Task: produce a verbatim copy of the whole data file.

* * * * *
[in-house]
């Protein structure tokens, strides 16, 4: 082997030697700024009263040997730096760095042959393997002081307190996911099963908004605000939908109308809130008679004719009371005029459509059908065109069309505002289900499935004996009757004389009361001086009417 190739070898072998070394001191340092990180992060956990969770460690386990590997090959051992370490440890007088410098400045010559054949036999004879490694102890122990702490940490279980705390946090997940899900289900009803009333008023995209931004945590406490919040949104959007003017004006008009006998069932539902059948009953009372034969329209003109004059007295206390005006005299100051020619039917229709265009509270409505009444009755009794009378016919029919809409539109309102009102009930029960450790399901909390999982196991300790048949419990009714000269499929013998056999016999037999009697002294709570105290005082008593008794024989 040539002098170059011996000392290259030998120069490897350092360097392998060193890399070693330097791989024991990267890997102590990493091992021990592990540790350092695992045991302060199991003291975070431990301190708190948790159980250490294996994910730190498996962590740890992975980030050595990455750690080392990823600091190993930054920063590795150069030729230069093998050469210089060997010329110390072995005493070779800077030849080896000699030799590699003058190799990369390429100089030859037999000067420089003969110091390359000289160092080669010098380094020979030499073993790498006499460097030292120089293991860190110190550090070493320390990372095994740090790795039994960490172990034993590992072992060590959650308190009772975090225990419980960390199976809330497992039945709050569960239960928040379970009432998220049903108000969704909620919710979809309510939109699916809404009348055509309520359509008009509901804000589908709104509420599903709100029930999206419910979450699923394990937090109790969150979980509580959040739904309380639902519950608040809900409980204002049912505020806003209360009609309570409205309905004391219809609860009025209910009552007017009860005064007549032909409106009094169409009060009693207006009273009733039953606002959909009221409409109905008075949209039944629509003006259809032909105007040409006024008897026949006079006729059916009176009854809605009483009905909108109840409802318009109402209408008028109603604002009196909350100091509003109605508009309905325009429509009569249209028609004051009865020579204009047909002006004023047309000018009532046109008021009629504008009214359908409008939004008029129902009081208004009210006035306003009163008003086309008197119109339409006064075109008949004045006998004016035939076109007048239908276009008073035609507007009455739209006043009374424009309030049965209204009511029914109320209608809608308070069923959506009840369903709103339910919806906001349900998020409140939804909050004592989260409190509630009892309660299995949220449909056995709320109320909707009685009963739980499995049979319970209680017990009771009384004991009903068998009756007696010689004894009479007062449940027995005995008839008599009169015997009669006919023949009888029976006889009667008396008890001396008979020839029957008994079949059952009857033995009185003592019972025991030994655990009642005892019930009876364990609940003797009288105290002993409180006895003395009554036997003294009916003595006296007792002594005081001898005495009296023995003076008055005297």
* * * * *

[in-house]
């Protein structure tokens, strides 16, 4: 082997030697700024009263040997730096760095042959393997002081307190996911099963908004605000939908109308809130008679004719009371005029459509059908065109069309505002289900499935004996009757004389009361001086009417 190739070898072998070394001191340092990180992060956990969770460690386990590997090959051992370490440890007088410098400045010559054949036999004879490694102890122990702490940490279980705390946090997940899900289900009803009333008023995209931004945590406490919040949104959007003017004006008009006998069932539902059948009953009372034969329209003109004059007295206390005006005299100051020619039917229709265009509270409505009444009755009794009378016919029919809409539109309102009102009930029960450790399901909390999982196991300790048949419990009714000269499929013998056999016999037999009697002294709570105290005082008593008794024989 040539002098170059011996000392290259030998120069490897350092360097392998060193890399070693330097791989024991990267890997102590990493091992021990592990540790350092695992045991302060199991003291975070431990301190708190948790159980250490294996994910730190498996962590740890992975980030050595990455750690080392990823600091190993930054920063590795150069030729230069093998050469210089060997010329110390072995005493070779800077030849080896000699030799590699003058190799990369390429100089030859037999000067420089003969110091390359000289160092080669010098380094020979030499073993790498006499460097030292120089293991860190110190550090070493320390990372095994740090790795039994960490172990034993590992072992060590959650308190009772975090225990419980960390199976809330497992039945709050569960239960928040379970009432998220049903108000969704909620919710979809309510939109699916809404009348055509309520359509008009509901804000589908709104509420599903709100029930999206419910979450699923394990937090109790969150979980509580959040739904309380639902519950608040809900409980204002049912505020806003209360009609309570409205309905004391219809609860009025209910009552007017009860005064007549032909409106009094169409009060009693207006009273009733039953606002959909009221409409109905008075949209039944629509003006259809032909105007040409006024008897026949006079006729059916009176009854809605009483009905909108109840409802318009109402209408008028109603604002009196909350100091509003109605508009309905325009429509009569249209028609004051009865020579204009047909002006004023047309000018009532046109008021009629504008009214359908409008939004008029129902009081208004009210006035306003009163008003086309008197119109339409006064075109008949004045006998004016035939076109007048239908276009008073035609507007009455739209006043009374424009309030049965209204009511029914109320209608809608308070069923959506009840369903709103339910919806906001349900998020409140939804909050004592989260409190509630009892309660299995949220449909056995709320109320909707009685009963739980499995049979319970209680017990009771009384004991009903068998009756007696010689004894009479007062449940027995005995008839008599009169015997009669006919023949009888029976006889009667008396008890001396008979020839029957008994079949059952009857033995009185003592019972025991030994655990009642005892019930009876364990609940003797009288105290002993409180006895003395009554036997003294009916003595006296007792002594005081001898005495009296023995003076008055005297």